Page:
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On Tuesday, July 25th, National Liberation Army (ELN) leaders met with the Colombian government in Ecuador to negotiate an end to the war with Colombia’s last-standing rebel group by proposing a three-month bilateral ceasefire. The bilateral ceasefire was agreed upon by both parties with the condition from Colombia’s President Juan Manuel Santos that the guerrillas must end all forms of aggression and violent activity towards innocent civilians and public property, including oil pipelines and facilities. Earlier this year, the government refused to agree to the bilateral ceasefire, but considering the highly anticipated arrival of Pope Francis on September 6th, the government has now decided to move forward with the ceasefire, allowing for just over a month to reach a final peace agreement.
Numerous peace talks with the ELN have been attempted over the past decade, but none have been successful. Some analysts speculate that the government’s overwhelming focus on peace agreements with the larger and more powerful leftist rebel group the Revolutionary Armed Forces of Columbia (FARC-EP) has resulted in the ELN’s unwillingness to negotiate. For more than a half a century, the Colombian government has been at war with the FARC-EP, resulting in over 250,000 civilian casualties, 60,000 people missing and more than 7 million displaced according to TIME. As of December 1st 2016, the government had succeeded in reaching a final peace agreement with the FARC-EP and is now aiming to continue such success with the ELN, potentially marking the end of a 52-year war between rebel groups and the Colombian state.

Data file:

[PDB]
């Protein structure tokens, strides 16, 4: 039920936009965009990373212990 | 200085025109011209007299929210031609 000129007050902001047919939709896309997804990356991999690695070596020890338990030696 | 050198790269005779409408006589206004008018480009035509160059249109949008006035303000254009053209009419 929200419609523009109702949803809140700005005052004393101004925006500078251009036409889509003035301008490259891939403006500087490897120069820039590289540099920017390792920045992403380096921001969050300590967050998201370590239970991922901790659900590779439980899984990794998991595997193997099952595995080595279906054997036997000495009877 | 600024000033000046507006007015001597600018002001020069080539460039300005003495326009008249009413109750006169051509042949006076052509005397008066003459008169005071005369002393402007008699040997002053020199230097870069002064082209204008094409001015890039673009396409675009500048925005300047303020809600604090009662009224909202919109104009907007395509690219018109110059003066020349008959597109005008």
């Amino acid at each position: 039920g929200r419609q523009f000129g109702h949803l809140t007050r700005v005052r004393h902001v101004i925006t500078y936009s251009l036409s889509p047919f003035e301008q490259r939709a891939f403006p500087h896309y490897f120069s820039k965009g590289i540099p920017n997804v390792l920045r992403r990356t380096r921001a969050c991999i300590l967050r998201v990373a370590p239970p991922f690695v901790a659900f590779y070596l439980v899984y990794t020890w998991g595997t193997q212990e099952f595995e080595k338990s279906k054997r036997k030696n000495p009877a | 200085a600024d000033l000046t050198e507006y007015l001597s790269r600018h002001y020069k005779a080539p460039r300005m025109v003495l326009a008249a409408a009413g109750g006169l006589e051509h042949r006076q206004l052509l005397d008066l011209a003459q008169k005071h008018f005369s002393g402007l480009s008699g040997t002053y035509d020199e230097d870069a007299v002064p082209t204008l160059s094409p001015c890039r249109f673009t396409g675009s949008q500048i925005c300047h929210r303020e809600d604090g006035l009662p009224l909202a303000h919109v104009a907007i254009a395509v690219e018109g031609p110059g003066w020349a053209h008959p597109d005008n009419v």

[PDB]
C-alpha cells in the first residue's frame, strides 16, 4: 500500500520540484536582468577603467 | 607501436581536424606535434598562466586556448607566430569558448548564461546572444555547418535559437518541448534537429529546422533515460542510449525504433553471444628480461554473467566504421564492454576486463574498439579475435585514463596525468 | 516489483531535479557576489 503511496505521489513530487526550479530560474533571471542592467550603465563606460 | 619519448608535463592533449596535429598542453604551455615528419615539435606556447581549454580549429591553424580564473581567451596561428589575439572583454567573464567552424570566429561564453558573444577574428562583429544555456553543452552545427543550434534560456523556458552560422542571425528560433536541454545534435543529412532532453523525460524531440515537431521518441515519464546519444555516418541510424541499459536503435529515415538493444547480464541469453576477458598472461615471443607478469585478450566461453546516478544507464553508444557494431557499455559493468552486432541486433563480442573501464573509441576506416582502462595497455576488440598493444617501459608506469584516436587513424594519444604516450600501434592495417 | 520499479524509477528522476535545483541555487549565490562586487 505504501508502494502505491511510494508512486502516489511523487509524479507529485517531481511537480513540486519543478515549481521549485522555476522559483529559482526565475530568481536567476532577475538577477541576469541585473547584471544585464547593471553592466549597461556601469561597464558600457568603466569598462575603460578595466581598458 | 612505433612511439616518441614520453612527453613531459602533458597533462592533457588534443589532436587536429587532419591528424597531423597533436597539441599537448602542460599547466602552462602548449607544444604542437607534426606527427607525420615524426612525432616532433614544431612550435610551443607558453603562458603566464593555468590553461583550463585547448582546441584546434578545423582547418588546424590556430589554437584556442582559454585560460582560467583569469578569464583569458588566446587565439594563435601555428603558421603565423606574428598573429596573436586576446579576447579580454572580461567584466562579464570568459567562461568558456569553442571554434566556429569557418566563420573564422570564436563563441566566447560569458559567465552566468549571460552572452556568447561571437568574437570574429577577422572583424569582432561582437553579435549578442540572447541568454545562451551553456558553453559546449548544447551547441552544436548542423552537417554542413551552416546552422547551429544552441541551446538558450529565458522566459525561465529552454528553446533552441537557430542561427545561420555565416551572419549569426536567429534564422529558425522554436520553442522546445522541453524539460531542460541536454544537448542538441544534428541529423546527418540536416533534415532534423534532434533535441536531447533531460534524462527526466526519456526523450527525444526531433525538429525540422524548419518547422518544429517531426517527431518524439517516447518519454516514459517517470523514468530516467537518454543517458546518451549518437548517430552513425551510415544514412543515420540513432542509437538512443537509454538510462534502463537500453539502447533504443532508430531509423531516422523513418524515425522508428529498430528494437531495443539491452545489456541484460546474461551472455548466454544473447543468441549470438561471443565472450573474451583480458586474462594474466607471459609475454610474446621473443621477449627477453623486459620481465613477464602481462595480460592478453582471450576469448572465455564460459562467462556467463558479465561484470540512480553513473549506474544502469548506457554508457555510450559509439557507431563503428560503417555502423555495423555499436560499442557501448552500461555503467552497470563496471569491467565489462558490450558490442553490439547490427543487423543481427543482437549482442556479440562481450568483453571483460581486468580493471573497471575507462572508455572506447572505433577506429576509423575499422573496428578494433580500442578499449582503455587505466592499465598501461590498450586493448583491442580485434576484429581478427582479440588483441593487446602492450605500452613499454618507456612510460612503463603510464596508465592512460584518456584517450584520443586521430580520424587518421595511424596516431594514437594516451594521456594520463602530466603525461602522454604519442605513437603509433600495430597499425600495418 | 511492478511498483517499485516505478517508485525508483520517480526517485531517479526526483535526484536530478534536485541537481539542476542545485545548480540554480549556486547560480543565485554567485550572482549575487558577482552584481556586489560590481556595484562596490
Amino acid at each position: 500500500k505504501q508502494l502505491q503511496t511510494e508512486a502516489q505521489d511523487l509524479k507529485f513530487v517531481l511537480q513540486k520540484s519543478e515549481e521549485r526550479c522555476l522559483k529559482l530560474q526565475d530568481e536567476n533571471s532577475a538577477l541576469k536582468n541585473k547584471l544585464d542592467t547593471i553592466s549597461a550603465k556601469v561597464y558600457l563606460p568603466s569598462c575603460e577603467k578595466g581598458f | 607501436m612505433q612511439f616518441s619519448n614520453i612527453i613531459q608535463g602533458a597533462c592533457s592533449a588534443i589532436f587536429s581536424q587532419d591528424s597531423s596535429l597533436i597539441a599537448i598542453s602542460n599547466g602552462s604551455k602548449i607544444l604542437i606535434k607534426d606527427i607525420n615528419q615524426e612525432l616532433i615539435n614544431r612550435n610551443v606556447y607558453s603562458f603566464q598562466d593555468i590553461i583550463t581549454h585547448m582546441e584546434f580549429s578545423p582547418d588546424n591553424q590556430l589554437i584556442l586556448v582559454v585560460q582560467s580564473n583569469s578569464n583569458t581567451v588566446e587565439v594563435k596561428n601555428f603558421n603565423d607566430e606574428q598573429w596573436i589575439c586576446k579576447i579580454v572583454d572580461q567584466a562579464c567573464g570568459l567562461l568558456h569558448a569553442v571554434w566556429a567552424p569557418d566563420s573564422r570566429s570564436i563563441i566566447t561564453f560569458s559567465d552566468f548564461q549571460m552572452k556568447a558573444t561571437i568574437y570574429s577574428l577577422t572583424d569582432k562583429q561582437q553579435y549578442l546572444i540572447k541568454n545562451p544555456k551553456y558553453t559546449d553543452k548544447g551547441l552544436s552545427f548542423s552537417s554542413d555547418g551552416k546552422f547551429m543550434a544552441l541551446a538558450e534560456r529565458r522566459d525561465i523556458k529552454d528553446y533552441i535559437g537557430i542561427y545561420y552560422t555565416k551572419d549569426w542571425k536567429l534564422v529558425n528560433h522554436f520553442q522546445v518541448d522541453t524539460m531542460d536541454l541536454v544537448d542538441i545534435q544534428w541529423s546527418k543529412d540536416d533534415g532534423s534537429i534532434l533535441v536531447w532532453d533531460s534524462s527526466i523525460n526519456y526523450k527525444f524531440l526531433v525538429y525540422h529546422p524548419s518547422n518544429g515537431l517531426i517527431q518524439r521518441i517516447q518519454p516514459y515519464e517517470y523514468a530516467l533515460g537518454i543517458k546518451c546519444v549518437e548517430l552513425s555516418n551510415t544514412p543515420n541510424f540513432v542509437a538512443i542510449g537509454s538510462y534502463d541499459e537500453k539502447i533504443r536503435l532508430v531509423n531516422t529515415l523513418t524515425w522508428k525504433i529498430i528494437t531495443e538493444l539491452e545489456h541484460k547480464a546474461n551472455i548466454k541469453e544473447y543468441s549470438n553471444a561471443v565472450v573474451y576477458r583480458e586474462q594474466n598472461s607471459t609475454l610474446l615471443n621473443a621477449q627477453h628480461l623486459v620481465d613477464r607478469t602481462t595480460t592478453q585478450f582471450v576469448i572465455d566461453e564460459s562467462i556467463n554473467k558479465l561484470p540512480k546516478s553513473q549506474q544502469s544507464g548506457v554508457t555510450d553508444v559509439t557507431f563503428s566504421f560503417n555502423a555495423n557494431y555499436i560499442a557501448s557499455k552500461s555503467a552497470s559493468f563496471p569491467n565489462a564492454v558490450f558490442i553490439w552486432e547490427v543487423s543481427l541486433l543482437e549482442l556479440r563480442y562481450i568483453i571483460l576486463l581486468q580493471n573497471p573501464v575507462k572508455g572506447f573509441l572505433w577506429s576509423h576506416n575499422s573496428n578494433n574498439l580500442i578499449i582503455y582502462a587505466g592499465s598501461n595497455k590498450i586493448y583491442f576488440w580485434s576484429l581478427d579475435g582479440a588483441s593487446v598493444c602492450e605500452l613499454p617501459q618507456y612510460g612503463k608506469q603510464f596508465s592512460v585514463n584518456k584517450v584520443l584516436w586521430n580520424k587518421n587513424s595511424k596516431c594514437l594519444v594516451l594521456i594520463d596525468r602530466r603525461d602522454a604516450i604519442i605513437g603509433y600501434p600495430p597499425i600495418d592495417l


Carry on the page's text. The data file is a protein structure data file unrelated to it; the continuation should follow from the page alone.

The ELN advocates for the resolution of socioeconomic problems of ongoing political corruption, poverty, and political exclusion of Colombians from their government. With over 2,000 combatants, the ELN is considered to be a terrorist organization by the United States and the European Union due to its long history of kidnappings and attacks on oil infrastructure in Colombia. According to Pais Libre, a Colombian foundation for victims of abductions, the ELN is responsible for the death of 153 hostages and 3,000 abductions between 2000 and 2007. In addition, there have been 32 bombings so far this year, according to Ecopetrol, causing substantial environmental damage. More recently, in June 2017, the ELN bombed Colombia’s second largest oil pipeline, the Cano Limon-Convenas, stopping the flow of oil for 56 days.
Regardless of what history may present itself as, there is still a tremendous amount of hope for Colombia to end the war under Santos’ administration and all the progress it has made with the FARC-EP. As long as both parties are willing to negotiate and remain true to the conditions of the bilateral ceasefire, the end of the war with all rebel groups in Colombia may be near. Now, it may also be the inevitable that a successful peace agreement is reached come September considering the ELN partially depends on violent acts such as kidnapping and extortion for the financing of its armies, acts that are prohibited under the conditions of the ceasefire. If the rebel group’s army cannot be financed and is too weak to fight the battle, they may be left with no choice but to reach a final peace agreement with the government.